Gee’s been in her older sister’s shadow for a while. Like, since 1933. She heard legend of Elle’s flapper-filled carts and smooth shuttling of partiers from soirée to soirée, borough to borough, without ever so much as rattling their champagne, which they could drink whilst riding cause Elle was a “cool train.”
The James A. Farley Post Office in Manhattan is the largest post office in the nation. The building bears a rousing inscription — taken from Herodotus’ Histories — which reads, “Neither snow, nor rain, nor heat, nor gloom of night stays these couriers from the swift completion of their appointed rounds.” Turns out, what does stop a postman is his tracks is being charged with stealing packages, electronics and nearly $10,000 worth of stamps. Greenpoint postal worker Bagner Cardoso pleaded not guilty to federal felony charges on Tuesday even after he admitted to stealing all of those items from the Greenpoint Post Office (66 Meserole Avenue) nearly every other day for the past two years. Continue reading →
According to police, a man was slashed and robbed in McGolrick Park Saturday night around 9:30pm. He had seen someone in a group of people drop a pack of cigarettes and went to return them—only to get his head smashed on a metal bar, slashed on his cheek with a knife and robbed of his iPhone, $250 in cash and a bracelet.
A Paulie Gee’s server was seriously injured after a cyclist struck her on the corner of Manhattan and India. Without insurance, she’s now facing $10k in medical bills and $25k of bills and lost wages combined while she recovers. You can donate to her crowdfunding campaign to help her recover physically and financially. Continue reading →
What’s the plan for the 2019 L Train shutdown? Do we have alternative transportation options? Tonight’s the night to voice your opinion and talk with community members about the upcoming L Train closure. The DOT and the MTA are hosting a series of community workshops, and NOW is the time to get involved before it’s too late!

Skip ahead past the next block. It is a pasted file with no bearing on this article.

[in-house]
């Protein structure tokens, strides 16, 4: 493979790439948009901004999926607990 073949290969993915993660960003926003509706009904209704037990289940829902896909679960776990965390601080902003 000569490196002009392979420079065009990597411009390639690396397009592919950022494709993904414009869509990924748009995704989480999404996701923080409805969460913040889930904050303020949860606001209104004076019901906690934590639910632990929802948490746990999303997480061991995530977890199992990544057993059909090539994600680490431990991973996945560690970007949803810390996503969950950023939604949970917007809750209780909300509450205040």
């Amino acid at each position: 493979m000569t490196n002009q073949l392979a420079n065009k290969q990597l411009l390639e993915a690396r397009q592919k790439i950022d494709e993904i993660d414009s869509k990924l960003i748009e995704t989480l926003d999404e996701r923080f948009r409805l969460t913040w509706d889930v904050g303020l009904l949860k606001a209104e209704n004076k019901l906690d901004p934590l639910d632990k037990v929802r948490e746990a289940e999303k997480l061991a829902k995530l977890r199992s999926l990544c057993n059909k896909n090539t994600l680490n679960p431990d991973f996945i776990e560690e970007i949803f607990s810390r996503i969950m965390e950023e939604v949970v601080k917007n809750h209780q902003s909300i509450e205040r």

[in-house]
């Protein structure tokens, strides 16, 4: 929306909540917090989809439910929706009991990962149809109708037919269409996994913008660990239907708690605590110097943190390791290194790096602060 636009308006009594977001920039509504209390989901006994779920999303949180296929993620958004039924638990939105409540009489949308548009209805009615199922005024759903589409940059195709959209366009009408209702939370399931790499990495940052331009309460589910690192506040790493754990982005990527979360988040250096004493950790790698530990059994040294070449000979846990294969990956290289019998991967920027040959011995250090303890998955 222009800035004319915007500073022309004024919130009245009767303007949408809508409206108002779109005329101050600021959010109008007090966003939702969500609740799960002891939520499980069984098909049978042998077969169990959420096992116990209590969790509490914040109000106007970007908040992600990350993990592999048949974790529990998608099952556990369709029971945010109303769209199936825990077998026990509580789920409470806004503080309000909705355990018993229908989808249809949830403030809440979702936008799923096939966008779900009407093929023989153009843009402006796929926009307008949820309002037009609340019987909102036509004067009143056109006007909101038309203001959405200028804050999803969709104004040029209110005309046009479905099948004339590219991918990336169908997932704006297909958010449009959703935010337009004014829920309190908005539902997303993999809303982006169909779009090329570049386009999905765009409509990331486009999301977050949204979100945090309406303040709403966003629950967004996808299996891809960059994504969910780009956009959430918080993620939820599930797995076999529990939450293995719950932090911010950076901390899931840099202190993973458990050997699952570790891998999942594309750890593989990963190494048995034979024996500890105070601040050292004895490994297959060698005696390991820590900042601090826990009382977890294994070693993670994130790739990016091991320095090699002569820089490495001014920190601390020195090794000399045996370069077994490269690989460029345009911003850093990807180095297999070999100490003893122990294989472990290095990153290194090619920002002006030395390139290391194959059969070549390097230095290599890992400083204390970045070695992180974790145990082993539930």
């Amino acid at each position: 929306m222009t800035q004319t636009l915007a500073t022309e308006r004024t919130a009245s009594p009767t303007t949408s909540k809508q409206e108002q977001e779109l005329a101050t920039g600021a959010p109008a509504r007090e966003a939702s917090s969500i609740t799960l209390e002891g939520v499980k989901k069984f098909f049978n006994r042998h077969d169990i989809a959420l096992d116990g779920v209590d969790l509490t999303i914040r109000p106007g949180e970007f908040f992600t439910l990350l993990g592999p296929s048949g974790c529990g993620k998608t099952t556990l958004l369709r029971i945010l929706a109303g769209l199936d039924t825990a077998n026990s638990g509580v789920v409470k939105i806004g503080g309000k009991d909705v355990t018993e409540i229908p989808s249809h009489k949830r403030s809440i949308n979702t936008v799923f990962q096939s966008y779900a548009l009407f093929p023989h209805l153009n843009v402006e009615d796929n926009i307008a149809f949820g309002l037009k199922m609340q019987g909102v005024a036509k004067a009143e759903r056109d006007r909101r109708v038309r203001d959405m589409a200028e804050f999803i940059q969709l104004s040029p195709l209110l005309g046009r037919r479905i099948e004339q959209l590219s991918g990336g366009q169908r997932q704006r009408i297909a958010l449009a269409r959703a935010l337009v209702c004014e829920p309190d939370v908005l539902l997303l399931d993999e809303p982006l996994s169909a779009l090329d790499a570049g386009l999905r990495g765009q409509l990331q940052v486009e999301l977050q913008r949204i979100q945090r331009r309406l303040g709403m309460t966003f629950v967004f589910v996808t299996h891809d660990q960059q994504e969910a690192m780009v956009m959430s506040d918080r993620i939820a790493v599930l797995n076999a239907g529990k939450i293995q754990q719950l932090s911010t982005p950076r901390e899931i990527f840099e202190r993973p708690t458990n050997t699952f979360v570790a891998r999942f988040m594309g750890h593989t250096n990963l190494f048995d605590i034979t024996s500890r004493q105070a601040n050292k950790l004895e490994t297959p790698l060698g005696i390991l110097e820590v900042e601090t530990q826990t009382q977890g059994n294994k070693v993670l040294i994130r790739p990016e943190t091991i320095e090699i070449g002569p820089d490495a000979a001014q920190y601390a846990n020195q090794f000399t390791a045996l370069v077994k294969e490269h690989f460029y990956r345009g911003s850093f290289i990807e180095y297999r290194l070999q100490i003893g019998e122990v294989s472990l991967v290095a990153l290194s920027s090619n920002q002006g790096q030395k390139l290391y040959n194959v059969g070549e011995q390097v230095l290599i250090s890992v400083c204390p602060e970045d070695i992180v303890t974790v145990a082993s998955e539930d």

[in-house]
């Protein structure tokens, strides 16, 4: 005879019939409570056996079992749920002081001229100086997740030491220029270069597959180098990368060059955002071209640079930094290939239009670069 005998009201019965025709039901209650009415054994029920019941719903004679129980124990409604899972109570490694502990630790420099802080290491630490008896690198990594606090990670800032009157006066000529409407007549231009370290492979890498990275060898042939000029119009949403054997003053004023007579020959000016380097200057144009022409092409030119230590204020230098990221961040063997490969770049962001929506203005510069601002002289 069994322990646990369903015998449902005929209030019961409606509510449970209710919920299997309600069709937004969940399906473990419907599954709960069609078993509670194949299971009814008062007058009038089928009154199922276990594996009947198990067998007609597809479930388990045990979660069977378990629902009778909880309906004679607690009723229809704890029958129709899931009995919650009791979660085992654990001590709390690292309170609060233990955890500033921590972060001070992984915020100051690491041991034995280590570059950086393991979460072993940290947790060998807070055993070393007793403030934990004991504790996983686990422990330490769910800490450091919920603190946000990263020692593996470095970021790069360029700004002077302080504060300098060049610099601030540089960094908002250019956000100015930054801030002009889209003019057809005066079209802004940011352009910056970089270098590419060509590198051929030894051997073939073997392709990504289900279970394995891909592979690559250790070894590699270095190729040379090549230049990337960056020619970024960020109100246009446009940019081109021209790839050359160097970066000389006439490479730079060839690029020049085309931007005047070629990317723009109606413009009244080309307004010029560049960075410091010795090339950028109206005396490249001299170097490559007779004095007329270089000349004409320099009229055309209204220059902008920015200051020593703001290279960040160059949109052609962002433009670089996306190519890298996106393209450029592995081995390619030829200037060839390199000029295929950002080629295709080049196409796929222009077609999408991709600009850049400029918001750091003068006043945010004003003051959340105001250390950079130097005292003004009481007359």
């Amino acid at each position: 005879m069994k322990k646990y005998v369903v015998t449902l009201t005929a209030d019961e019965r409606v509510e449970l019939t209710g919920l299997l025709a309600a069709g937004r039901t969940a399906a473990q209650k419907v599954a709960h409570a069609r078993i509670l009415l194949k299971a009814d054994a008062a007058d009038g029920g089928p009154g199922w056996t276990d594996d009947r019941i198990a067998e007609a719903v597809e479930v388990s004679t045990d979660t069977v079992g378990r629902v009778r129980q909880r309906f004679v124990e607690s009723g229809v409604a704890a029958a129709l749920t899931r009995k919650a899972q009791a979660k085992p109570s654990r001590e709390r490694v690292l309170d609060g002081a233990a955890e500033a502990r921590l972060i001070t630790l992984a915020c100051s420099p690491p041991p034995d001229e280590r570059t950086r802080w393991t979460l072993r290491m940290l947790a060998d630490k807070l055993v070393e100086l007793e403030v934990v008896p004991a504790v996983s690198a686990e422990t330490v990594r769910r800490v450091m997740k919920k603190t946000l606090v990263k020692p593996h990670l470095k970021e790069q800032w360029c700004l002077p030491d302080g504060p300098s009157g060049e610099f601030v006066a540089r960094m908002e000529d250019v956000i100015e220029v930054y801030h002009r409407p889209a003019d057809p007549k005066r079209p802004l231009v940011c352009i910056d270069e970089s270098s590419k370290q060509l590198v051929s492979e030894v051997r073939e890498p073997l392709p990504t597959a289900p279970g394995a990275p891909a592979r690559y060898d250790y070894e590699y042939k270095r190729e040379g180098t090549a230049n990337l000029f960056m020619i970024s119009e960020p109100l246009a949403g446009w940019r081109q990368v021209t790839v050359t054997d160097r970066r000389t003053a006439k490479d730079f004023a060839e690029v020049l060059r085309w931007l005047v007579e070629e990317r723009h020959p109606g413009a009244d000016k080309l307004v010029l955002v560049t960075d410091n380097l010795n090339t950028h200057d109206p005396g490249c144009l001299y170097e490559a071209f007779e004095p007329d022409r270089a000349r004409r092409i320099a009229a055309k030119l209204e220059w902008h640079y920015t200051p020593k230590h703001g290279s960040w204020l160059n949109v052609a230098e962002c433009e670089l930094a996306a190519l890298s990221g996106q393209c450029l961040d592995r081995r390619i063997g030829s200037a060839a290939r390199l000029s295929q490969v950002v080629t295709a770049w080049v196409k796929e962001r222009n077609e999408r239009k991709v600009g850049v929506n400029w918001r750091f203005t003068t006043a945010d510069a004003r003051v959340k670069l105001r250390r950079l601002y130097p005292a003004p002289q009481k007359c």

Today—Inauguration Day 2017—you’re either donning a red baseball cap and poppin’ some champagne or silently crying at your desk and mustering up the guts to join a march tomorrow. Yesterday we published a list of politically-charged events in our area this weekend that embrace diversity. We should mention that we didn’t receive any details about pro-Trump celebrations; if we had, we would have published those too. Whatever your views on the incoming administration may be, here are some local news events from this week that had nothing whatsoever to do with PEOTUS—–>POTUS.
A sham utility company was found to be illegally installing gas meters so building owners could get the buildings finished and certificates of occupancy faster. Some of the buildings were reportedly in North Brooklyn.
In a move that seems like it can’t come soon enough, the MTA has announced that it will start increasing L train service starting next June.
Beginning in June 2017, to accommodate the increased rider trends, the L line will have:
11 additional weekday roundtrips between 9am – 7:30pm.
12 additional Saturday roundtrips between 7am – 3pm.
27 additional Sunday roundtrips between 7am – 8pm.
During these hours, L train service is currently running at more than 100% capacity (or “peak load point”) guidelines. The additional trains should help bump capacity down below 100%. Why it took the MTA this long to increase service on the ever-crowded L train is perhaps one of the great unsolved mysteries of North Brooklyn. Continue reading →
On Thursday, May 5, the Metropolitan Transit Authority (MTA) held its first community meeting to discuss two proposed plans for the Canarsie Tunnel renovation, the final step in the MTA’s Sandy Recovery Work plan and a major concern for Brooklyn residents who use the L train daily.
The first plan, which all officials seemed to favor (emphasized by the noticeably longer “pro” list in the presentation), proposes an 18-month turnaround, with work beginning in January 2019 and ending in July 2020, and requires a complete shutdown of the L train from 8th Ave to Bedford Ave. The train would run as normal from Bedford Ave to Rockaway Parkway. This plan would give the agency more flexibility with contractors and would get the work done as quickly and efficiently as possible.
The second plan, which would take three years, would leave one tunnel open, allowing the train to run at 12-to-15 minute intervals from 8th Ave to Bedford Ave: only 20% of the current level of service the L train provides. There would be no train service at all between Bedford and Lorimer, with a shuttle bus as an alternative. Service would run as normal between Lorimer and Rockaway Parkway. Continue reading →
On May 5 at 6 p.m. at the Marcy Avenue Armory, city officials will be hashing out the details for the impending L Train Carnasie tunnel repair work that has Greenpointers and New York City residents alike worried about future transportation options in and out of Brooklyn. Continue reading →